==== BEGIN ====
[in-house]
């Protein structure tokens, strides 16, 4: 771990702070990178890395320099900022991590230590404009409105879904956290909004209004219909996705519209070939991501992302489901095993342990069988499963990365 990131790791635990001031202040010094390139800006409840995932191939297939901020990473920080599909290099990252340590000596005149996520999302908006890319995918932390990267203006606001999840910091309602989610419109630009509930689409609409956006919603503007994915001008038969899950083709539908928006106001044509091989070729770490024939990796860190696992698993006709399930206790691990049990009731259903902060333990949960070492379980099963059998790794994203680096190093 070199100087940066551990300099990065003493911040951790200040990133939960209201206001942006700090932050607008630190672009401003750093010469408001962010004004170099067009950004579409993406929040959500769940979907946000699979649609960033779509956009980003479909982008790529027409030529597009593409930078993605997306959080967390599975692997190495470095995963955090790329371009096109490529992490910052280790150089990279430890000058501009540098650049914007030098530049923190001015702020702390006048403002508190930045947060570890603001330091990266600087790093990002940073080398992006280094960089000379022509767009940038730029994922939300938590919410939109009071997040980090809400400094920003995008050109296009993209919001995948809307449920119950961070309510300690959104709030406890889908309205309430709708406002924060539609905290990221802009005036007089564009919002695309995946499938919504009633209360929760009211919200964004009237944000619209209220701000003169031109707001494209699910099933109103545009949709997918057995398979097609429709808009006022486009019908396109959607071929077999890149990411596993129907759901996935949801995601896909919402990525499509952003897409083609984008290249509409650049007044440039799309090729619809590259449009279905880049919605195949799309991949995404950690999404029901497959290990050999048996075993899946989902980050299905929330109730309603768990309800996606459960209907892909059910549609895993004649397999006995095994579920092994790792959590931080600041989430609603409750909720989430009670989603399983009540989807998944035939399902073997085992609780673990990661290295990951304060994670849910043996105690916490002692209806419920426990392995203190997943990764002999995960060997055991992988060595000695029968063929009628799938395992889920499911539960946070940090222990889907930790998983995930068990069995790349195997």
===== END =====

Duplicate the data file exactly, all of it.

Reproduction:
[in-house]
């Protein structure tokens, strides 16, 4: 771990702070990178890395320099900022991590230590404009409105879904956290909004209004219909996705519209070939991501992302489901095993342990069988499963990365 990131790791635990001031202040010094390139800006409840995932191939297939901020990473920080599909290099990252340590000596005149996520999302908006890319995918932390990267203006606001999840910091309602989610419109630009509930689409609409956006919603503007994915001008038969899950083709539908928006106001044509091989070729770490024939990796860190696992698993006709399930206790691990049990009731259903902060333990949960070492379980099963059998790794994203680096190093 070199100087940066551990300099990065003493911040951790200040990133939960209201206001942006700090932050607008630190672009401003750093010469408001962010004004170099067009950004579409993406929040959500769940979907946000699979649609960033779509956009980003479909982008790529027409030529597009593409930078993605997306959080967390599975692997190495470095995963955090790329371009096109490529992490910052280790150089990279430890000058501009540098650049914007030098530049923190001015702020702390006048403002508190930045947060570890603001330091990266600087790093990002940073080398992006280094960089000379022509767009940038730029994922939300938590919410939109009071997040980090809400400094920003995008050109296009993209919001995948809307449920119950961070309510300690959104709030406890889908309205309430709708406002924060539609905290990221802009005036007089564009919002695309995946499938919504009633209360929760009211919200964004009237944000619209209220701000003169031109707001494209699910099933109103545009949709997918057995398979097609429709808009006022486009019908396109959607071929077999890149990411596993129907759901996935949801995601896909919402990525499509952003897409083609984008290249509409650049007044440039799309090729619809590259449009279905880049919605195949799309991949995404950690999404029901497959290990050999048996075993899946989902980050299905929330109730309603768990309800996606459960209907892909059910549609895993004649397999006995095994579920092994790792959590931080600041989430609603409750909720989430009670989603399983009540989807998944035939399902073997085992609780673990990661290295990951304060994670849910043996105690916490002692209806419920426990392995203190997943990764002999995960060997055991992988060595000695029968063929009628799938395992889920499911539960946070940090222990889907930790998983995930068990069995790349195997």